Fiction 2010 / Issues / Spring 2010 / Volume 40

After the Storm — Amanda Axley

After the storm we stood to our ankles in muddy water, and I thought there were fish mouthing at the skin stretched over the bones of my ankles, but they were just dead leaves floating past, tickling my feet like the minnows in Lake Michigan.

After the storm my feet sank in the mud, and for weeks I could feel it caked between my toes, even after I used the grimy scrub brush to scrape the dried mud away. We were so muddy we looked like the little brown fish that climbs out of the river to scale trees; we were so muddy that for days we peeled squares of earth imprinted with the faint patterns of fabric and hair off our bodies. We brushed off the papery dead leaves that had wrapped around our ankles.

After the storm we sat on the roof, breathing in the stench of rotting plants and meat, thick and cloying like a hot summer day. When the sun came, drying the muddy water from our feet, the stench was worse. We watched the bodies of cows float by, swollen from days of deadness. Before, we learned about the gases that build up in corpses, puffing the skins up like balloons, the stomach distending so far you’d think the world could fit into that dead belly.

After the storm we were thankful that our house didn’t wash away. At least we had a roof to live on until the water went down, we thought as we watched our neighbors paddle by in a rusty metal canoe, the babymtucked into the sharp nose. At least we were alive, and had thought to bring some food with us when the kitchen began filling with water.

After the storm began we curled in the living room chairs, listening to the pounding rain shaking the siding and shingles loose. We sat at the windows, watching the water trickle and pour over the edges of the gutters, hitting the ground with a roar like a waterfall. The water spilled off theroads, filling the ditches until everything was swirling water and streaky rain.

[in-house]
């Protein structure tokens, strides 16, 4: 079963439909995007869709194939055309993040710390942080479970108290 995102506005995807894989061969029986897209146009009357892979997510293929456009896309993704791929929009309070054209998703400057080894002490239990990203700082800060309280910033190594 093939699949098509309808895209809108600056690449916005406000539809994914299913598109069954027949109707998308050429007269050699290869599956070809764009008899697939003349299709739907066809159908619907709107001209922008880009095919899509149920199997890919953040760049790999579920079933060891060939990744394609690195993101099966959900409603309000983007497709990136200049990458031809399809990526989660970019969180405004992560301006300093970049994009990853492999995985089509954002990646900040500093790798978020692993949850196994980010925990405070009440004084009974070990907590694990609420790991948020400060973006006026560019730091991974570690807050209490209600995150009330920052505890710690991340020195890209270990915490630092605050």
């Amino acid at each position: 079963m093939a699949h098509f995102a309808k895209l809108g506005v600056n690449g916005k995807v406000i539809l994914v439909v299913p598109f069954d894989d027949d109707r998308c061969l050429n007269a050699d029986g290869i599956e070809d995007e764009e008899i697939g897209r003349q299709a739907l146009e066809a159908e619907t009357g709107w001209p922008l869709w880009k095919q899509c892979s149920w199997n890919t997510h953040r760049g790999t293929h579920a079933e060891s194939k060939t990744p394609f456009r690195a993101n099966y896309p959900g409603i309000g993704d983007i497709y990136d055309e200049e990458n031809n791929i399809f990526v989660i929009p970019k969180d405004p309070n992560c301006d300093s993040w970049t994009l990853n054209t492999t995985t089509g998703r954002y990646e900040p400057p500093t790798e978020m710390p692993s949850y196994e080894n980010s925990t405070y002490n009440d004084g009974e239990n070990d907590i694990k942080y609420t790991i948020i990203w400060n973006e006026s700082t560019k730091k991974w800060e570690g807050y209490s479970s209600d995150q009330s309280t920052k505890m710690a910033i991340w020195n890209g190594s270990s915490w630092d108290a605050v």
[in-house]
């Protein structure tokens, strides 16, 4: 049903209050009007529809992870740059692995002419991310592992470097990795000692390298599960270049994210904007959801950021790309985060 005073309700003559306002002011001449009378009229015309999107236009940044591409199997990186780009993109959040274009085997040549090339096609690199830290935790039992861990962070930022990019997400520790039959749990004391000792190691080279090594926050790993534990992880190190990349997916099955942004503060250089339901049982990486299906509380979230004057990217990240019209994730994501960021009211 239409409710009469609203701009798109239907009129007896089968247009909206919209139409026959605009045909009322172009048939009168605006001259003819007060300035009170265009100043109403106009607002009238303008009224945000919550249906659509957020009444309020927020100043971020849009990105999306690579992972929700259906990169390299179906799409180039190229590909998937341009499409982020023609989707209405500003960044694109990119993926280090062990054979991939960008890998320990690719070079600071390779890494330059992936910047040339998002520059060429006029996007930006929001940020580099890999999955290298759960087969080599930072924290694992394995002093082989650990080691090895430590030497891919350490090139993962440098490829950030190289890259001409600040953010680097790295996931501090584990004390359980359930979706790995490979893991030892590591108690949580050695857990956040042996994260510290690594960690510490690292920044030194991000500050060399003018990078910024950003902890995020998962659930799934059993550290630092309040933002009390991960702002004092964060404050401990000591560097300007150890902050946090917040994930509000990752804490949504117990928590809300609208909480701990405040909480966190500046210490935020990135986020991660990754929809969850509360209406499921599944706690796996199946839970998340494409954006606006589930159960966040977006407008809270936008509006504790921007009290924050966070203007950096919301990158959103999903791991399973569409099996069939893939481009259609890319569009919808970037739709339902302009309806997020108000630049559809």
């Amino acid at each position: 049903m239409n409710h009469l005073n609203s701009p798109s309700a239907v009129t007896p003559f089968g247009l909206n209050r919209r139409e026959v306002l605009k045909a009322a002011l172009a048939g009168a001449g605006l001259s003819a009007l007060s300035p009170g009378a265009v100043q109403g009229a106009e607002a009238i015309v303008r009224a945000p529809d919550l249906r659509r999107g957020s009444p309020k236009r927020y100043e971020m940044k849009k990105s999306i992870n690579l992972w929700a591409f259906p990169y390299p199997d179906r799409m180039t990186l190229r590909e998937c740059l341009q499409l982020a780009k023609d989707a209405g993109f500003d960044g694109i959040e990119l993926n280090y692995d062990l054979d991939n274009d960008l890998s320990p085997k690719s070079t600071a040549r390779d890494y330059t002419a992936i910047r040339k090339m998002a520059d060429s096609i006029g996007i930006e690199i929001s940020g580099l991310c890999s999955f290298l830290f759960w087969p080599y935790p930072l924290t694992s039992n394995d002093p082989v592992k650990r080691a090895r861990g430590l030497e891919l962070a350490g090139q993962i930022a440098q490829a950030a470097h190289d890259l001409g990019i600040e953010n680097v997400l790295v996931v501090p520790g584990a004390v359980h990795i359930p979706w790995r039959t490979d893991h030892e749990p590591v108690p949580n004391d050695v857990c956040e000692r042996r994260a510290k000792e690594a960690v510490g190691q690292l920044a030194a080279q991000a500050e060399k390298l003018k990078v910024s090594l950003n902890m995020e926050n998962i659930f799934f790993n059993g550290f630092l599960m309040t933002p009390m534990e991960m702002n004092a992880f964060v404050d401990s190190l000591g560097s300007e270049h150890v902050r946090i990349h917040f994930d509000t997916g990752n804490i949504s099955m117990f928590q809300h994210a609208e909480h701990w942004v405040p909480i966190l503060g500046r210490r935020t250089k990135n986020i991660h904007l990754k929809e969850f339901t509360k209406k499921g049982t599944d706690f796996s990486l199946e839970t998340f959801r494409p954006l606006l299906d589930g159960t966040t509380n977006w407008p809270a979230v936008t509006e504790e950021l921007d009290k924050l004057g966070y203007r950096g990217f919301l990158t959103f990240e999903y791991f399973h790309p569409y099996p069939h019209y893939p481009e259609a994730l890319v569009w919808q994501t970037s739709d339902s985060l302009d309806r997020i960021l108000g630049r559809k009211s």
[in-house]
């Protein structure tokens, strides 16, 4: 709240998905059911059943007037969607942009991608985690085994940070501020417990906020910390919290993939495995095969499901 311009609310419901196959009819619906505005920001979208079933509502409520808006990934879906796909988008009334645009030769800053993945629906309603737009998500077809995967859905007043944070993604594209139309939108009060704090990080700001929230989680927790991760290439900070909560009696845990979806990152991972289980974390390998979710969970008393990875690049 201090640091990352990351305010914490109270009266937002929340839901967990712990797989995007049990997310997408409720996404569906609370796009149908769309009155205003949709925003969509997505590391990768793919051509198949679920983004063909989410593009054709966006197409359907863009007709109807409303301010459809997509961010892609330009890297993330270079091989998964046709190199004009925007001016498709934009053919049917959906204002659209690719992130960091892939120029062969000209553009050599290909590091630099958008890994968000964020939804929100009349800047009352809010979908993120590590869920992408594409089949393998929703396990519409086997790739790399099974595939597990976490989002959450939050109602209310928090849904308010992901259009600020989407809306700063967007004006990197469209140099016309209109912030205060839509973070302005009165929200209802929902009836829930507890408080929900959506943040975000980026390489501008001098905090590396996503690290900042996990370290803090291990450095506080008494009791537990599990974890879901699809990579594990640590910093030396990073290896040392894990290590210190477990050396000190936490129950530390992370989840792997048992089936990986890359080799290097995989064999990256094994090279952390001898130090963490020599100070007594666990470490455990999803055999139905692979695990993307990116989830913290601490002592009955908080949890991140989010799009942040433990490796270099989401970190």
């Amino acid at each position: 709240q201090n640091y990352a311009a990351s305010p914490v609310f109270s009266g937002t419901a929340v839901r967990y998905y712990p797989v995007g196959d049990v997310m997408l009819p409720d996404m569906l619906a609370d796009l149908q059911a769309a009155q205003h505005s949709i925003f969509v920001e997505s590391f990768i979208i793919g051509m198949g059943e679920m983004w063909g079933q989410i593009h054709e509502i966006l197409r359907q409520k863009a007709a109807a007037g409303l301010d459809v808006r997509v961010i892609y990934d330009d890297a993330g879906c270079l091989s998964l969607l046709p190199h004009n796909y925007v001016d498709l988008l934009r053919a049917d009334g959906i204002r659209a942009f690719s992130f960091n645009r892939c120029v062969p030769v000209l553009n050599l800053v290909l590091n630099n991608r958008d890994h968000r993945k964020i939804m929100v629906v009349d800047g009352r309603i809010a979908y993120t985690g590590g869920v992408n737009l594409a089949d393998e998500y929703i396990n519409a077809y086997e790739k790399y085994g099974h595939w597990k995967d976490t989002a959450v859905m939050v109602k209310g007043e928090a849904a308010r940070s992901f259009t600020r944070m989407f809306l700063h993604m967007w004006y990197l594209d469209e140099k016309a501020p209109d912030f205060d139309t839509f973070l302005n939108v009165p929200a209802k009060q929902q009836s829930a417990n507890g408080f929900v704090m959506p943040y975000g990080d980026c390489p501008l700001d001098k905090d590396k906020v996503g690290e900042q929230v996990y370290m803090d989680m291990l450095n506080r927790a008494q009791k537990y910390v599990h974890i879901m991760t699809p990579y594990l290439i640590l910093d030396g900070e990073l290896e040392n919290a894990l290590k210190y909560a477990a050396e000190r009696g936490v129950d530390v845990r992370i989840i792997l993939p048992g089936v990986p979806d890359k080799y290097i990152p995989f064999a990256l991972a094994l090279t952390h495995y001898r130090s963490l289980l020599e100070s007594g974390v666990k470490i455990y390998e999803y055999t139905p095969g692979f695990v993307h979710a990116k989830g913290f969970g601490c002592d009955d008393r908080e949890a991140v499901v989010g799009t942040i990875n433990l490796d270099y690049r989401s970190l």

After the storm stopped raging, we climbed onto the roof and sat cross-legged to watch the world go by, feeling like Noah and his family; there was nobody else, not anywhere we could see. My littlest sister took a spoon and began to eat straight from the jar of peanut butter, even though we told her not to waste our food so early on. Why we’d brought peanut butter but nothing to go with it, I’ll never know.

After the storm we threw a can of beans to our neighbors in the canoe. The man dropped it, splashing water into the canoe, onto the baby, but he leaned over the side and scrabbled under the surface, trying to find it. It sank, and his wife screamed at him to stop it, he was going to drown them all. The baby cried, and my littlest sister started crying too. All I could think was that when the water dried up, the ground would be covered with dead things and fragments of trees, and amid all the clutter and rubble there would be our can of beans.

After the storm, the water slowly drained from the streets and houses, but we stayed on the roof. The water went down, and we saw my littlest sister’s pink bicycle on the lower branches of a tree, the spokes of the back tire impaled on a short stick, the chain tangled around the frame. She cried, and we watched as the gentle, foul-smelling wind swayed the once-white tassels on the handlebars. The sparkling paint peeled off in long stripes like the mud we peeled from our bodies. The metal was rusting, dark red and brown, and the free wheel spun in the breeze, creaking.

After the storm, the sky settled. The rain stopped and the wind blew soft gusts of stench into our lungs. The clouds rose in great billowing arcs, expanding to fill the sky like giant gray mountains, like the mountains we read about in storybooks when we were still young enough for bedtime stories. We pretended we were in a fairytale then; we pretended the clouds were mountains; we pretended we were princes and princesses trapped in a castle surrounded by a deep moat.

After the storm we began planning what color to paint the kitchen when the water went down. Before, we sat at the dining table picking at the faded wallpaper our grandmother had put up half a century before the storm, and we worried at the fraying edges until the dusty glue crumbled to the floor and the wallpaper flaked off on our jam-sticky fingers. The shreds of floral paper on the floor were exactly the same shade and shape as the shreds of leaves that papered the sides of our house after the storm.

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